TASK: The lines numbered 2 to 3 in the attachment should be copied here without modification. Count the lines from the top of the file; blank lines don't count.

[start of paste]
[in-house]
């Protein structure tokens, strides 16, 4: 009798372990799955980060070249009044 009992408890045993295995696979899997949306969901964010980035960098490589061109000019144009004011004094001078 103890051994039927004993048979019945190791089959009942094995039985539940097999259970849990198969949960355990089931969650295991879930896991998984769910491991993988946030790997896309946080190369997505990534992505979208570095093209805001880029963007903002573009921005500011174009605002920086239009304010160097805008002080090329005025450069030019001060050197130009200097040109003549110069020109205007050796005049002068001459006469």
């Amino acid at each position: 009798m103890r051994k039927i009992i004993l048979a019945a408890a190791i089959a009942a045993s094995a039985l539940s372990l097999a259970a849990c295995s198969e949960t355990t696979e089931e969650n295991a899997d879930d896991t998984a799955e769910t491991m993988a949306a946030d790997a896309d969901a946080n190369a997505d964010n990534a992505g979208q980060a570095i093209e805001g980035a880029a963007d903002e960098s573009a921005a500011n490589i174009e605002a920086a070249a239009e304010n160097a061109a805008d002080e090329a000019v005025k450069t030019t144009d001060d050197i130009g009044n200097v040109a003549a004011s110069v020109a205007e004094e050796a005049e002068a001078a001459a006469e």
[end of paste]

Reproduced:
């Protein structure tokens, strides 16, 4: 009798372990799955980060070249009044 009992408890045993295995696979899997949306969901964010980035960098490589061109000019144009004011004094001078 103890051994039927004993048979019945190791089959009942094995039985539940097999259970849990198969949960355990089931969650295991879930896991998984769910491991993988946030790997896309946080190369997505990534992505979208570095093209805001880029963007903002573009921005500011174009605002920086239009304010160097805008002080090329005025450069030019001060050197130009200097040109003549110069020109205007050796005049002068001459006469």
């Amino acid at each position: 009798m103890r051994k039927i009992i004993l048979a019945a408890a190791i089959a009942a045993s094995a039985l539940s372990l097999a259970a849990c295995s198969e949960t355990t696979e089931e969650n295991a899997d879930d896991t998984a799955e769910t491991m993988a949306a946030d790997a896309d969901a946080n190369a997505d964010n990534a992505g979208q980060a570095i093209e805001g980035a880029a963007d903002e960098s573009a921005a500011n490589i174009e605002a920086a070249a239009e304010n160097a061109a805008d002080e090329a000019v005025k450069t030019t144009d001060d050197i130009g009044n200097v040109a003549a004011s110069v020109a205007e004094e050796a005049e002068a001078a001459a006469e």